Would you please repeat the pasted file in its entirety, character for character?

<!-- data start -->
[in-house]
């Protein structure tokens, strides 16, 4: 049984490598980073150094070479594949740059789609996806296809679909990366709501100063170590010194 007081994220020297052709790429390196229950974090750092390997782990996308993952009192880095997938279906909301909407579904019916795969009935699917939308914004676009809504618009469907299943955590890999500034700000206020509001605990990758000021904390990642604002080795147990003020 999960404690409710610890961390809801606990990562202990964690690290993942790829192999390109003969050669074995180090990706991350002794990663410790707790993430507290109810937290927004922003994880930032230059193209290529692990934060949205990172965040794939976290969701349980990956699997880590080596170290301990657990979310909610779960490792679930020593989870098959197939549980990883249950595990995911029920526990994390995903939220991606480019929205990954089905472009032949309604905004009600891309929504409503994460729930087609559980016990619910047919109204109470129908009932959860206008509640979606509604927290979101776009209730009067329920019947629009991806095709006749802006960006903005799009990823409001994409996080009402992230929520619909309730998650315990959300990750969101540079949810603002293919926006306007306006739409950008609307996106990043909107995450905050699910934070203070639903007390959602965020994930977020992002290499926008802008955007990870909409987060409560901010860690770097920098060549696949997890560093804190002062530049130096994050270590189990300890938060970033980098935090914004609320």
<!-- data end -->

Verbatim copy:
[in-house]
């Protein structure tokens, strides 16, 4: 049984490598980073150094070479594949740059789609996806296809679909990366709501100063170590010194 007081994220020297052709790429390196229950974090750092390997782990996308993952009192880095997938279906909301909407579904019916795969009935699917939308914004676009809504618009469907299943955590890999500034700000206020509001605990990758000021904390990642604002080795147990003020 999960404690409710610890961390809801606990990562202990964690690290993942790829192999390109003969050669074995180090990706991350002794990663410790707790993430507290109810937290927004922003994880930032230059193209290529692990934060949205990172965040794939976290969701349980990956699997880590080596170290301990657990979310909610779960490792679930020593989870098959197939549980990883249950595990995911029920526990994390995903939220991606480019929205990954089905472009032949309604905004009600891309929504409503994460729930087609559980016990619910047919109204109470129908009932959860206008509640979606509604927290979101776009209730009067329920019947629009991806095709006749802006960006903005799009990823409001994409996080009402992230929520619909309730998650315990959300990750969101540079949810603002293919926006306007306006739409950008609307996106990043909107995450905050699910934070203070639903007390959602965020994930977020992002290499926008802008955007990870909409987060409560901010860690770097920098060549696949997890560093804190002062530049130096994050270590189990300890938060970033980098935090914004609320």